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Say I want to define a function fwith input x but also involving parameter p not yet specified:

f[x_] := p^x

Now I want to verify some inequalities with additional assumptions. A (hopefully) minimal example, showing my problem:

If, for some for input y in the function and for some paremeter value q>0, it holds that f[y] >= 2 q, then I would expect f[y] >= q to yield True.

However,

FullSimplify[f[y] >= q, {f[y] >= 2 q, q > 0}]

yields p^y >= q instead. Even if I add q \[Element] Reals as an assumption.

Do I overlook an obvious mathematical (non-Mathematica) issue, or how I can get Mathematica to "fully" simplify the expression? I have also looked at this issue with FullSimplify, but the solution provided did not help.

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  • $\begingroup$ Have you tried the functions ForAll and Resolve? $\endgroup$
    – Mr Puh
    May 13, 2020 at 10:56
  • $\begingroup$ I rather seek to verify whether for some specific (not all/arbitrary) values of the parameters certain statements hold true. So as in the example, I have a general function f, "local" assumption f[y]>=2q with q>0 and the statement I want to verify, f[y] >= q, which I expected to turn into True. ForAll and Resolve don't seem to fare any bettr. I hoped my example was minimalistic enough, I can add more if required. $\endgroup$
    – Bernd
    May 13, 2020 at 11:21
  • $\begingroup$ I am not sure how capable Mathematica is in solving these kind of analytical questions. It might also be due to the complexity of your function f. Try using f[x_] := Hold[E^(Log[p] x)] as your equation, this seems to give the desired result. $\endgroup$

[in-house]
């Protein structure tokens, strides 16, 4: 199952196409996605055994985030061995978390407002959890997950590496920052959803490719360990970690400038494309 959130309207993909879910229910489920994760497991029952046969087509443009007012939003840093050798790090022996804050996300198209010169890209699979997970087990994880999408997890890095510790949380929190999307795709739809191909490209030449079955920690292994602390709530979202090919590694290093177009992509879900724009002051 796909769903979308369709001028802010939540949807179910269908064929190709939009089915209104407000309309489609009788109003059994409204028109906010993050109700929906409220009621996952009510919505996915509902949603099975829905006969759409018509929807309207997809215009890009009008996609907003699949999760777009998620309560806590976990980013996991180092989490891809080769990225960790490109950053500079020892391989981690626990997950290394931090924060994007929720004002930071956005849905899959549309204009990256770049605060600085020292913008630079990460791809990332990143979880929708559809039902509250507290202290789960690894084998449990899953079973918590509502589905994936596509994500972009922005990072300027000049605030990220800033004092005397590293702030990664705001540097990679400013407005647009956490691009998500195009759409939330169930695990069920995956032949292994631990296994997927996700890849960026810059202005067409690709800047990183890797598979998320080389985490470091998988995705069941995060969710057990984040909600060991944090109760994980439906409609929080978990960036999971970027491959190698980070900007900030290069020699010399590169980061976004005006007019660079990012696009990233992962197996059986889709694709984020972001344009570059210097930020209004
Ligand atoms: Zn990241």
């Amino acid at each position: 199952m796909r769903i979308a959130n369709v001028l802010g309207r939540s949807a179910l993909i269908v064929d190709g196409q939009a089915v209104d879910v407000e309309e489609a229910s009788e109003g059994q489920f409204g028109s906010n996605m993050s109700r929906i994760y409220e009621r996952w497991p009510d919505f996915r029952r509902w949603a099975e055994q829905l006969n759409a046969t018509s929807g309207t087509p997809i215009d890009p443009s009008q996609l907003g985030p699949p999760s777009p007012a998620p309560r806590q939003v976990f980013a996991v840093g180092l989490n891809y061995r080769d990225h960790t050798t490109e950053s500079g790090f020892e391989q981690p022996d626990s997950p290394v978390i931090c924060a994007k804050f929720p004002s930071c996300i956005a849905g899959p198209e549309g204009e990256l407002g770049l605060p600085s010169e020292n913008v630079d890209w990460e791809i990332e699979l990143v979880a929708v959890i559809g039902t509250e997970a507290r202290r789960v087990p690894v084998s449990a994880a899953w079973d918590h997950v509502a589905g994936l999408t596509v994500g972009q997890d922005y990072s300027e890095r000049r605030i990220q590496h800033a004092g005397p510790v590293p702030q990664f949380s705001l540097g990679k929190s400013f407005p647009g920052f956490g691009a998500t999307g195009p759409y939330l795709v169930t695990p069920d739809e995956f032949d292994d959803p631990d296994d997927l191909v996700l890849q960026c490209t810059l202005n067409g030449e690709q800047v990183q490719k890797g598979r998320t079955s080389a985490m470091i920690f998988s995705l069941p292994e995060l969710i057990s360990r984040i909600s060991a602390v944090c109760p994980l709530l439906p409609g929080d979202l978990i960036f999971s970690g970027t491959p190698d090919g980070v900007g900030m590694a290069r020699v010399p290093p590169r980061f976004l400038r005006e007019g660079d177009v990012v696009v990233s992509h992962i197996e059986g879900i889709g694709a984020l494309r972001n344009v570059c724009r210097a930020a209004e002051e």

– Mr Puh
    May 13, 2020 at 12:07

1 Answer 1

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I am not certain that this is what you are looking for?

f[x_] := p^x
Reduce[f[x] > q && q > 0, p, Reals]

Visual:

With[
     {f = p^x},
     Manipulate[
      Plot[{f, q}, {x, 0, 2}, Filling -> {1 -> {{2}, {Orange, Blue}}}],
      {{p, 1/2}, -1, 1},
      {{q, 1/2}, -4, 4}
      ]
     ]
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  • $\begingroup$ I am not so much interested in the requirements/ranges for the parameters for certain (in)equalities to be true (which, I presume, Reduce would give me to some extend), but rather in having local restrictions/assumptions on certain values, then trying to check how these simplify my computations. I.e. "if some statement x holds, can I then infer y"? So I would want to "reduce" w.r.t. all parameters, i.e. some sort of "simplifying". $\endgroup$
    – Bernd
    May 13, 2020 at 10:28

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